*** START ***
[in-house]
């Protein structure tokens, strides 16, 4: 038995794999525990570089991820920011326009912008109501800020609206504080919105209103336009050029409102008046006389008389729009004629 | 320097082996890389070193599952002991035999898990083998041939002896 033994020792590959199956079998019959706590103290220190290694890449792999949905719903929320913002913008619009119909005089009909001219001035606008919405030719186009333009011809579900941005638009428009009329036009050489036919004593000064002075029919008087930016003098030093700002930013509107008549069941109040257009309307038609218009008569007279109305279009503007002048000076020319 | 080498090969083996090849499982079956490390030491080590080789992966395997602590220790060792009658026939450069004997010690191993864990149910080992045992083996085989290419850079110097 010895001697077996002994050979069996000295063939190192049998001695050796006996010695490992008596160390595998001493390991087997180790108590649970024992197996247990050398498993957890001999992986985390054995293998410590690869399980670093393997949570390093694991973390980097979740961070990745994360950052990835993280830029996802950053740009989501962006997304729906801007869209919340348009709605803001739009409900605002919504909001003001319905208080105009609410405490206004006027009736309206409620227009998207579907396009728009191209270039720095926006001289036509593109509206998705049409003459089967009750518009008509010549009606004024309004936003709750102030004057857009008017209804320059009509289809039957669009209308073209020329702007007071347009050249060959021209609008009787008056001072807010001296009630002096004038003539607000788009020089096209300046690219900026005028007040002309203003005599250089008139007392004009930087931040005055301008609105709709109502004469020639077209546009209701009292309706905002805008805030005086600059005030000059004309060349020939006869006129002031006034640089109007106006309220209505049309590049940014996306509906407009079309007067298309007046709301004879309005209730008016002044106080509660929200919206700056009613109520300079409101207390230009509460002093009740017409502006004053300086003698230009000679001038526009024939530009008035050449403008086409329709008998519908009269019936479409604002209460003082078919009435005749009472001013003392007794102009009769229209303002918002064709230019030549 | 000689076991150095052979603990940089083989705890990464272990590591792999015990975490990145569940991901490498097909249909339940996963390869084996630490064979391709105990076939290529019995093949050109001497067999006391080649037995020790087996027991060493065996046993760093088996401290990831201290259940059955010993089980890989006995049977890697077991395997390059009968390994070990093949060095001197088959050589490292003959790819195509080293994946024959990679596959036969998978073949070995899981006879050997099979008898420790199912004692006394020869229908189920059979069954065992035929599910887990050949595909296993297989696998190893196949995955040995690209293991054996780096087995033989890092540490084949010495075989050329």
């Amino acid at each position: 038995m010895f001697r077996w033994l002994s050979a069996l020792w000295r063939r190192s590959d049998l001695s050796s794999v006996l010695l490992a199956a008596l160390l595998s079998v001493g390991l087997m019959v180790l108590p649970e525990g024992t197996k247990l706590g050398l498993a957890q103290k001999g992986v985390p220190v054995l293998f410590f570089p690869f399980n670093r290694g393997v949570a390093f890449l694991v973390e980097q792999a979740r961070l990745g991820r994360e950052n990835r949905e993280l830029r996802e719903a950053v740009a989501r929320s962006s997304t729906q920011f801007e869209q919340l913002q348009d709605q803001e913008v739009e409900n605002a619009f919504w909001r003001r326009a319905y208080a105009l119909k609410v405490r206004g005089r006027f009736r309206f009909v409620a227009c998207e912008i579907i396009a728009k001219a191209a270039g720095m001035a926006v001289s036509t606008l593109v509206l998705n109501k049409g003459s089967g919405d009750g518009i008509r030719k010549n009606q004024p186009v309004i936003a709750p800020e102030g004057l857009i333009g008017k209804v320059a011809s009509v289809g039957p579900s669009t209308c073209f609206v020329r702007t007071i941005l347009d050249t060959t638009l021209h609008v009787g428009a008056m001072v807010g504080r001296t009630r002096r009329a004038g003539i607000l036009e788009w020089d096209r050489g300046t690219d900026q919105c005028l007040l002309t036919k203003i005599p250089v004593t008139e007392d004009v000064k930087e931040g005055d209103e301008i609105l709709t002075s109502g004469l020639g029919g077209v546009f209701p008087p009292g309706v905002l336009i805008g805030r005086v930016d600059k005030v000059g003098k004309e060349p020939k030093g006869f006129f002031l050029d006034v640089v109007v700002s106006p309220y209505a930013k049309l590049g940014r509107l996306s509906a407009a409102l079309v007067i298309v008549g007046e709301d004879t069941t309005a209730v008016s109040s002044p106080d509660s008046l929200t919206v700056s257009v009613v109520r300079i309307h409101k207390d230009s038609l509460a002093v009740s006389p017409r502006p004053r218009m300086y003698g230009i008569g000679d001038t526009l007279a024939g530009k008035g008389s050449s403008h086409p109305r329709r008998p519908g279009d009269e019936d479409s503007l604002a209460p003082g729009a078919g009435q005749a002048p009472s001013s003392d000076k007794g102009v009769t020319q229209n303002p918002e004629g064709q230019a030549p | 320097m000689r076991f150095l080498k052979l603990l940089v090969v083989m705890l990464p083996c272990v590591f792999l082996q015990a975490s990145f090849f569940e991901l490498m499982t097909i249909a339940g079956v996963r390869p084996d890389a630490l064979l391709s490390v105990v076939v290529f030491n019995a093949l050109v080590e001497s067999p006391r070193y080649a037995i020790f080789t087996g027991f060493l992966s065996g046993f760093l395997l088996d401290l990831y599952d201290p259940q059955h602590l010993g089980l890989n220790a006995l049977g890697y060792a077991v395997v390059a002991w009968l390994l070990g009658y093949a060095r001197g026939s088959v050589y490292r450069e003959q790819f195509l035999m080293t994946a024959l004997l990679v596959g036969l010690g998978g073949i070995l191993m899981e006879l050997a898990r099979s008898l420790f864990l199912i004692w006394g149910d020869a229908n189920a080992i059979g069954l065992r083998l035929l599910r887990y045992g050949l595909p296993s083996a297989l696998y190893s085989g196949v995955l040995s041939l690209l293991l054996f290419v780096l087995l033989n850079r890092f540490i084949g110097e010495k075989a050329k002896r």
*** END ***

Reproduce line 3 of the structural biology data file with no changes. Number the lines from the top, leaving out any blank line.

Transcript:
């Amino acid at each position: 038995m010895f001697r077996w033994l002994s050979a069996l020792w000295r063939r190192s590959d049998l001695s050796s794999v006996l010695l490992a199956a008596l160390l595998s079998v001493g390991l087997m019959v180790l108590p649970e525990g024992t197996k247990l706590g050398l498993a957890q103290k001999g992986v985390p220190v054995l293998f410590f570089p690869f399980n670093r290694g393997v949570a390093f890449l694991v973390e980097q792999a979740r961070l990745g991820r994360e950052n990835r949905e993280l830029r996802e719903a950053v740009a989501r929320s962006s997304t729906q920011f801007e869209q919340l913002q348009d709605q803001e913008v739009e409900n605002a619009f919504w909001r003001r326009a319905y208080a105009l119909k609410v405490r206004g005089r006027f009736r309206f009909v409620a227009c998207e912008i579907i396009a728009k001219a191209a270039g720095m001035a926006v001289s036509t606008l593109v509206l998705n109501k049409g003459s089967g919405d009750g518009i008509r030719k010549n009606q004024p186009v309004i936003a709750p800020e102030g004057l857009i333009g008017k209804v320059a011809s009509v289809g039957p579900s669009t209308c073209f609206v020329r702007t007071i941005l347009d050249t060959t638009l021209h609008v009787g428009a008056m001072v807010g504080r001296t009630r002096r009329a004038g003539i607000l036009e788009w020089d096209r050489g300046t690219d900026q919105c005028l007040l002309t036919k203003i005599p250089v004593t008139e007392d004009v000064k930087e931040g005055d209103e301008i609105l709709t002075s109502g004469l020639g029919g077209v546009f209701p008087p009292g309706v905002l336009i805008g805030r005086v930016d600059k005030v000059g003098k004309e060349p020939k030093g006869f006129f002031l050029d006034v640089v109007v700002s106006p309220y209505a930013k049309l590049g940014r509107l996306s509906a407009a409102l079309v007067i298309v008549g007046e709301d004879t069941t309005a209730v008016s109040s002044p106080d509660s008046l929200t919206v700056s257009v009613v109520r300079i309307h409101k207390d230009s038609l509460a002093v009740s006389p017409r502006p004053r218009m300086y003698g230009i008569g000679d001038t526009l007279a024939g530009k008035g008389s050449s403008h086409p109305r329709r008998p519908g279009d009269e019936d479409s503007l604002a209460p003082g729009a078919g009435q005749a002048p009472s001013s003392d000076k007794g102009v009769t020319q229209n303002p918002e004629g064709q230019a030549p | 320097m000689r076991f150095l080498k052979l603990l940089v090969v083989m705890l990464p083996c272990v590591f792999l082996q015990a975490s990145f090849f569940e991901l490498m499982t097909i249909a339940g079956v996963r390869p084996d890389a630490l064979l391709s490390v105990v076939v290529f030491n019995a093949l050109v080590e001497s067999p006391r070193y080649a037995i020790f080789t087996g027991f060493l992966s065996g046993f760093l395997l088996d401290l990831y599952d201290p259940q059955h602590l010993g089980l890989n220790a006995l049977g890697y060792a077991v395997v390059a002991w009968l390994l070990g009658y093949a060095r001197g026939s088959v050589y490292r450069e003959q790819f195509l035999m080293t994946a024959l004997l990679v596959g036969l010690g998978g073949i070995l191993m899981e006879l050997a898990r099979s008898l420790f864990l199912i004692w006394g149910d020869a229908n189920a080992i059979g069954l065992r083998l035929l599910r887990y045992g050949l595909p296993s083996a297989l696998y190893s085989g196949v995955l040995s041939l690209l293991l054996f290419v780096l087995l033989n850079r890092f540490i084949g110097e010495k075989a050329k002896r």